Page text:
…By Prof. Protus Nathan Uzorma…
Jean de la Fontaine in his fable on ‘A Fool and a Wise Man,’ narrated that “a man, walking alone, was being bothered by a fool throwing stones at his head. Turning to face him, he said: ‘My dear chap, well thrown! Please accept these francs. You’ve worked hard enough to get more than mere thanks. Every effort deserves its reward. But see that man over there? He can afford more than I can. Present him with some of your stones: They’ll earn a good wage.” Lured by the bait, the stupid man run off to repeat the outrage on the other worthy citizen. This time he wasn’t paid in money for his stones. Up rushed serving-men, and seized him and thrashed him and broke all his bones.”
This Jean de la Fontaine’s fool had related to two masters with an after-thought intention. First, out of the innate impulse consolidated by his foolishness, and the latter out of the external influence absorbed by his tomfoolery mentality that one can out of natural deprivation make profitable existence.
One can make an analogy between de la Fontaine’s fool and the Imo political leadership: Between the former Imo State Governor, Chief Ikedi Ohakim and the present Governor, Owelle Rochas Okorocha. The brave Nigeria combatant, Umaru Dikko, once said ‘death na death, e done die be say e done die, wetin killam no mater much!’ This is a military conception of death in human reality, but a medical doctor instead would never accept that an octogerian died out of old age. No. But he can accept kidney or heart failure as cause of the death. We the Igbo believe that there are two categories of death: Onwu oma (good death) and onwu ojo (bad death).
This discrepancy is also found in stealing, both in private and public domains. There are two types of stealing: By gun or by pen. There are as well, better thieves and worse thieves. If every governor is a thief, then Ohakim was a thief and Okorocha is a thief too. Or in common Aristotelian syllogism, one can say that ‘every state Governor is a thief, Ohakim was a State Governor, therefore Ohakim was a thief.’ Similarly, one can as well say that ‘every state governor is a thief, Okorocha is a state governor, therefore Okorocha is a thief.’ This is pure syllogism that can be true or false.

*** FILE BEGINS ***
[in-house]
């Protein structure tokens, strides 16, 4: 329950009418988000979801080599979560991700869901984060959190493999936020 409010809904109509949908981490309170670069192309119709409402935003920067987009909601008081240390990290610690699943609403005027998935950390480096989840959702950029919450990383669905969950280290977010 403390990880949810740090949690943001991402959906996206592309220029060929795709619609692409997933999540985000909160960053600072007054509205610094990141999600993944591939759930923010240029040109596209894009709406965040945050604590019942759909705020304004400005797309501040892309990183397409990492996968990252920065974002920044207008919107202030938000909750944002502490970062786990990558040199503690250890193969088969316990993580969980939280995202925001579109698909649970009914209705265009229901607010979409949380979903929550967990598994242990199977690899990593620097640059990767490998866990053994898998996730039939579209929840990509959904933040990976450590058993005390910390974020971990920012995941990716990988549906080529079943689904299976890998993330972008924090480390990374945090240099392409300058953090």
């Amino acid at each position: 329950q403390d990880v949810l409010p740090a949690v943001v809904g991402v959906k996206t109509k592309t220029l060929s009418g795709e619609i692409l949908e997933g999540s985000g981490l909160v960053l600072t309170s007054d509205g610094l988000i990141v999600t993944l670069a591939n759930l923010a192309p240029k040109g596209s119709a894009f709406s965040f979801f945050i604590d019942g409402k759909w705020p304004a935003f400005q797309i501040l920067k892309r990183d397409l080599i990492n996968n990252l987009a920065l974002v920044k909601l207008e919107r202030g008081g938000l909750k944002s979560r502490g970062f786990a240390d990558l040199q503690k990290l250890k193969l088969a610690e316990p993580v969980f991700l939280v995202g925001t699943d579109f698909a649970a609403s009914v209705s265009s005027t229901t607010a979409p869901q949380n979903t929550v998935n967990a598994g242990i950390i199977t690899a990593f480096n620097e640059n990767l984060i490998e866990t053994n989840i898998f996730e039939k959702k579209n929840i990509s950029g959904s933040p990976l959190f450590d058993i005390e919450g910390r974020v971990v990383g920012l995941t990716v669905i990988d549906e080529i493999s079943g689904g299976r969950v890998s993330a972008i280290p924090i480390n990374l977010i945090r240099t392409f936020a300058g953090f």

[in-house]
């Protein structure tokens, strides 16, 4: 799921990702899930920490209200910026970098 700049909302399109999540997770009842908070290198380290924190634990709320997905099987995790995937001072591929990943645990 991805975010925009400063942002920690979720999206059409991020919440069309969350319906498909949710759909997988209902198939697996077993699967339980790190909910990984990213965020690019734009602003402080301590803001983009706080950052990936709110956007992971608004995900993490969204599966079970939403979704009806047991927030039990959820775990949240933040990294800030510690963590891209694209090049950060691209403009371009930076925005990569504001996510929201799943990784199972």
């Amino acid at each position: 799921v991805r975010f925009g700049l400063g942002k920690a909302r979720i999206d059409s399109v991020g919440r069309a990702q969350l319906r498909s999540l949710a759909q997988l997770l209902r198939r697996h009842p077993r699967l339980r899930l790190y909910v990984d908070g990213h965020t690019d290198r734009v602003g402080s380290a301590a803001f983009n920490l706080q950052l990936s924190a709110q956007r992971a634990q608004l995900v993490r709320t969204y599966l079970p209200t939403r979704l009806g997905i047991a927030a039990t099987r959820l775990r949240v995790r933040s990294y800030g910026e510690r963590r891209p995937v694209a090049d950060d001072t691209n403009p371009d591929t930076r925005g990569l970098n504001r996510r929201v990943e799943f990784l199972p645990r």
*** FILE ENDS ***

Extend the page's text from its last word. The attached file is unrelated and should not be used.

Let’s assume that the declarations in the syllogism are true. Who among them is a better thief? Like Jean de la Fontaine’s fool, Chief Ohakim as governor and thief was like the wise man that the fool threw stones at. He quietly related Imolites assaults and pillory, had heavily embattled 38 months of leadership, was accused of embarking on elephant projects and deceiving Imolites with public projects that were inexistent, and many more. If true and unbiased Imolites can recall, were these projects inexistent? If they were, then Ohakim is an ancient thief. He was fire to Imolites but has God sent Imolites fire and thief in the person of Okorocha or brim-stones and thief?
Any woman that has married and divorced his first husband always has live-dialogic partner in her that perpetually makes a comparison between the first husband and the second. But the truth in existence is, inside her she supposed to know the best among them. Like the two experienced husbands, Ohakim and Okorocha have got married to Imolites, and like the one wife to many husbands, Imolites always make the live-comparison of who among them is a better wife.
Ohakim might not have done much as expected of him and made no boasts of his might, but has Okorocha lived to the expectations of Imo people? The entire roads he opened up in Imo state are today abandoned projects waiting for campaign period so that he’ll use them to make more influence and advantage over other contestants. They have been overtaken by erosion and bushes, worse than they have ever been. What of the gates that he made many believe he was on top of? How many have been completed? The 1,000Km roads, how far has it gone? How permanent has electricity and free kerosene he announced and gloried in been?